Euphorbia skottsbergii var. kalaeloana

leaf Main Plant Information

Genus

Euphorbia

Species

skottsbergii

Varieties

  • kalaeloana

Hawaiian Names with Diacritics

  • Koko
  • Kōkōmālei
  • ʻAkoko
  • ʻEkoko

Hawaiian Names

  • Akoko
  • Ekoko
  • Koko
  • Kokomalei

Common Names

  • Coast sandmat
  • ʻEwa Plains akoko

Synonyms

  • Chamaesyce skottsbergii
  • Chamaesyce skottsbergii var. audens
  • Chamaesyce skottsbergii var. kalaeloana
  • Chamaesyce skottsbergii var. skottsbergii
  • Euphorbia multiformis f. pekelonis
  • Euphorbia skottsbergii
  • Euphorbia skottsbergii var. audens
  • Euphorbia skottsbergii var. skottsbergii

leaf Plant Characteristics

Distribution Status

Endemic

Endangered Species Status

Federally Listed

Plant Form / Growth Habit

  • Partially Woody / Shrub-like
  • Shrub

Mature Size, Height (in feet)

  • Shrub, Dwarf, Less than 2
  • Shrub, Small, 2 to 6

Mature Size, Width

About 5 to 6 feet in width.

Life Span

Long lived (Greater than 5 years)

Landscape Uses

  • Accent
  • Container

Additional Landscape Use Information

This graceful shrub (var. skottsbergii) can be used in the landscape to lessen the harshness of an otherwise hot, dry location and does well on a west, southwest or south facing area. Black or red cinder or clean coral "rock" provide a natural mulch as well as highlight the tiny leaves. [David Eickhoff, Native Plants Hawaiʻi]

Source of Fragrance

  • Flowers

Additional Fragrance Information

The pungent flowers of ʻakoko have been described as smelling like bad breath. [Kim Starr, United States Geological Survey-Pacific Cooperative Studies Unit]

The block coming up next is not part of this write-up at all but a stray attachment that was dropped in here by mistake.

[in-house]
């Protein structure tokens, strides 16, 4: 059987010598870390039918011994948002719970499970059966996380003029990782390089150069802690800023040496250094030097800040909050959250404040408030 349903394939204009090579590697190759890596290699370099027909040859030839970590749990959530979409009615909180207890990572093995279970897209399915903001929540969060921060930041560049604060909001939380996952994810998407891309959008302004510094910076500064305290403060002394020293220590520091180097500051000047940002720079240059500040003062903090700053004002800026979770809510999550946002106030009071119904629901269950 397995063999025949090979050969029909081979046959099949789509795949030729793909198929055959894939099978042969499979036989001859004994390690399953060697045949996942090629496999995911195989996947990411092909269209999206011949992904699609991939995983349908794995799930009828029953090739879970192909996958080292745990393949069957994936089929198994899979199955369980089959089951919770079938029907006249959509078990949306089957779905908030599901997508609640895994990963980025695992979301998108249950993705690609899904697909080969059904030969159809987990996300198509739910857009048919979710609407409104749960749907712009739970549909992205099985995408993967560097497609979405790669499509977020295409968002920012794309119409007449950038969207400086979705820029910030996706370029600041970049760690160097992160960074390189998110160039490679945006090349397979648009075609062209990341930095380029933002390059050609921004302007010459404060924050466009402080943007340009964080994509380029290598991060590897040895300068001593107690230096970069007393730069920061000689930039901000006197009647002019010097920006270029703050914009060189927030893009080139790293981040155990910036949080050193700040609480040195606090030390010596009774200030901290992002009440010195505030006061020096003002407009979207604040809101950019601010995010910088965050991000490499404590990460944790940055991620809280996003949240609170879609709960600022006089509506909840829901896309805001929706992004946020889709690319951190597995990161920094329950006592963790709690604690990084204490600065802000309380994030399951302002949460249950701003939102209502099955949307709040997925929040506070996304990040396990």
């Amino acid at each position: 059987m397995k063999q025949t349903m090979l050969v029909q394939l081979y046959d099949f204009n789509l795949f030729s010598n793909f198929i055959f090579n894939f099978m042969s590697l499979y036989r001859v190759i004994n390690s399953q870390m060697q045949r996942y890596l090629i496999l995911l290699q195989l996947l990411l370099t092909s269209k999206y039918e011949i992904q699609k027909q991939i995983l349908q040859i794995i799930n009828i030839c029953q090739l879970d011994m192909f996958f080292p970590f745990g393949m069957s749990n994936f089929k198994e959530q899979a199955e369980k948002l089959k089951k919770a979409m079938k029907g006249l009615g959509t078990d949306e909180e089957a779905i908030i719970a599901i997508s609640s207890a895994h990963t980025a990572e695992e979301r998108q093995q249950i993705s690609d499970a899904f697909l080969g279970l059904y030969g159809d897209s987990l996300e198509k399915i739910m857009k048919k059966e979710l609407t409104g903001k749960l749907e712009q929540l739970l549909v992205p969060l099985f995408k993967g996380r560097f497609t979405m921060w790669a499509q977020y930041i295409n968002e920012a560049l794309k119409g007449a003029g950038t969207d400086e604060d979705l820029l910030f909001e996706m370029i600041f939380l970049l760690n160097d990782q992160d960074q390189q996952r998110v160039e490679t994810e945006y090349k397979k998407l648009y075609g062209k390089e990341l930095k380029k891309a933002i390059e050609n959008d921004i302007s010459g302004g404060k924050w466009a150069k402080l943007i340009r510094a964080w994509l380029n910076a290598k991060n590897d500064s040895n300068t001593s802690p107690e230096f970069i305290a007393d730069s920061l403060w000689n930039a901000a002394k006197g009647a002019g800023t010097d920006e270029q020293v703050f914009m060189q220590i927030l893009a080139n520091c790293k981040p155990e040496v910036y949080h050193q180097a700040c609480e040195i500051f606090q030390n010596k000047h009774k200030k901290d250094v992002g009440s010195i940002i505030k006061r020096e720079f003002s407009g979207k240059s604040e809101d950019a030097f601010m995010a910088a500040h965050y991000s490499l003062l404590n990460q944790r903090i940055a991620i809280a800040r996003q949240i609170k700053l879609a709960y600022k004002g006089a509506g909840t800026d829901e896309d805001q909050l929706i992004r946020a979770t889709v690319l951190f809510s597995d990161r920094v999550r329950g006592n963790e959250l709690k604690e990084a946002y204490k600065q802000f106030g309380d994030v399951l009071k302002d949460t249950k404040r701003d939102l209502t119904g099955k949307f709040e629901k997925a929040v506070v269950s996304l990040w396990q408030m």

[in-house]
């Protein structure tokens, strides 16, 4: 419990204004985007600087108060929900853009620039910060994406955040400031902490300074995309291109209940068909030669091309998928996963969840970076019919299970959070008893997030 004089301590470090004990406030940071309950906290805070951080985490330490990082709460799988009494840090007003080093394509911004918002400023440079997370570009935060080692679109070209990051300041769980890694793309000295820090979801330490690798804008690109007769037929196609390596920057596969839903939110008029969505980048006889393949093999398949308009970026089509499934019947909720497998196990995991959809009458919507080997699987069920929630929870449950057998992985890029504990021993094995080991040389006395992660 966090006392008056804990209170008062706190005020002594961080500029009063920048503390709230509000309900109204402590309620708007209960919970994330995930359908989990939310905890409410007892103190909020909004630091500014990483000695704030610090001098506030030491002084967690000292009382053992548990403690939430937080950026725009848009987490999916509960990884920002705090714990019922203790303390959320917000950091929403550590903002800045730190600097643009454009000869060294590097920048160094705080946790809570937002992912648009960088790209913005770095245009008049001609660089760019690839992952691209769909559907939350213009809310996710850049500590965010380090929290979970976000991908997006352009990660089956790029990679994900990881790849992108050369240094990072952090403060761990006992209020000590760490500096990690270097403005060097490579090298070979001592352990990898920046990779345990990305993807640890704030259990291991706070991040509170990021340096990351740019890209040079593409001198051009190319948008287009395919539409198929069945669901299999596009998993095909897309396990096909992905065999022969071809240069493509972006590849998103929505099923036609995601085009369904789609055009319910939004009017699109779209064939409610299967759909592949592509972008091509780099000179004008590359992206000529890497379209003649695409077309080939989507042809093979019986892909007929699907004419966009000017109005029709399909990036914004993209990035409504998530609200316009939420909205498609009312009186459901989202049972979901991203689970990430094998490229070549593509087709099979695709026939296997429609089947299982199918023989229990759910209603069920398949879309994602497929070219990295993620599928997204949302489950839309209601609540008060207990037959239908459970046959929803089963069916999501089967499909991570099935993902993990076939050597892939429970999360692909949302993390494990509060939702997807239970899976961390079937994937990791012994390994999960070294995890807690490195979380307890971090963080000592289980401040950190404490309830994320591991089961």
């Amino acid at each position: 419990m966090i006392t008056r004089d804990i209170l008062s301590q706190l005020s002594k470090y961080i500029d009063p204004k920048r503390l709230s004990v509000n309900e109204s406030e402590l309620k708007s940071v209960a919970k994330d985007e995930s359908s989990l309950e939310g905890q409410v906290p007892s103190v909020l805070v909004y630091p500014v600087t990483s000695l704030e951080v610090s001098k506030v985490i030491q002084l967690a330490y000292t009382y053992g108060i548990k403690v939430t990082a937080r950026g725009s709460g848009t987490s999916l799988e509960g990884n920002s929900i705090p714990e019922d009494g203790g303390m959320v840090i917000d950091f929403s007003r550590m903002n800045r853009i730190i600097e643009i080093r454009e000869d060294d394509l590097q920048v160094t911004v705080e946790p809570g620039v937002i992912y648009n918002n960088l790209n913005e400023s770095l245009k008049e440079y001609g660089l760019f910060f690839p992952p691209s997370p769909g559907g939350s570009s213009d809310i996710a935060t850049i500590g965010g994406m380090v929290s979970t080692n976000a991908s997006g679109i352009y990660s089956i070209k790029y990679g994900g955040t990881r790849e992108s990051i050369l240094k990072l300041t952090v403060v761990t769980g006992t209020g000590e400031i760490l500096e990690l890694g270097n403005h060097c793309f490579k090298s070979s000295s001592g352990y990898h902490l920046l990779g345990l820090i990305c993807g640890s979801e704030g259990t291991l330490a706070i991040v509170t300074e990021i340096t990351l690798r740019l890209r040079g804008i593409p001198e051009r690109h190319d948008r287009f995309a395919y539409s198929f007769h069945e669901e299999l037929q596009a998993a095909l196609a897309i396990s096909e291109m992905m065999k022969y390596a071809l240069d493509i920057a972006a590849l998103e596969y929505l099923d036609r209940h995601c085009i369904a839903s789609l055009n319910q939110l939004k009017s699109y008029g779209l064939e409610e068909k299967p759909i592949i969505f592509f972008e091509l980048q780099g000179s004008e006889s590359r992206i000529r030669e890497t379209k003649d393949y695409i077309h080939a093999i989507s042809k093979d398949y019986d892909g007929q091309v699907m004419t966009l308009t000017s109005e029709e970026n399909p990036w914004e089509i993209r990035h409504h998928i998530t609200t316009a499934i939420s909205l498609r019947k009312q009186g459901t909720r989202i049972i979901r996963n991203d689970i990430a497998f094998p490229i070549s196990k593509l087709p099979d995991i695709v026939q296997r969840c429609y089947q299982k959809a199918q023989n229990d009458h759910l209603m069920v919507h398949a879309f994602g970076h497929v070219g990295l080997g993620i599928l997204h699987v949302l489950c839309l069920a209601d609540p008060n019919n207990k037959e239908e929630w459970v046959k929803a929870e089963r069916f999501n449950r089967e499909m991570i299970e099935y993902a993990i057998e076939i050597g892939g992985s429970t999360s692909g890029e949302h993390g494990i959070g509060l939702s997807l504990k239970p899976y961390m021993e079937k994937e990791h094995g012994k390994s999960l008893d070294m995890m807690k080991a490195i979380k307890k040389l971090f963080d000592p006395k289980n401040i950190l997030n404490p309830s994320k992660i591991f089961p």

Plant Produces Flowers

Yes

leaf Flower Characteristics

Flower Type

Not Showy

Flower Colors

  • Brownish
  • Greenish-White

Blooming Period

  • Year Round
  • Sporadic

Additional Blooming Period and Fruiting Information

Plants begin growing and flowering with the winter rain and throughout the wet season. When the dry season comes, the plants began to loose leaves and eventually beome dormant in the summer peak drought season. The winter wet season again initiates the growth and flowering cycle. [1]

After flowering, tiny fruiting capsules are formed. Upon ripening the capsules split and explosively cast (dehiscent) the tiny seeds abroad. They easily germinate under moist and partial sun conditions. The seedlings can at first be mistaken for some of the taller weedy spurges that plague many urban yards. But before pulling up the "weed," take the time to identify the difference between an ubiquitous spurge and a very rare ʻakoko. [David Eickhoff, Native Plants Hawaiʻi]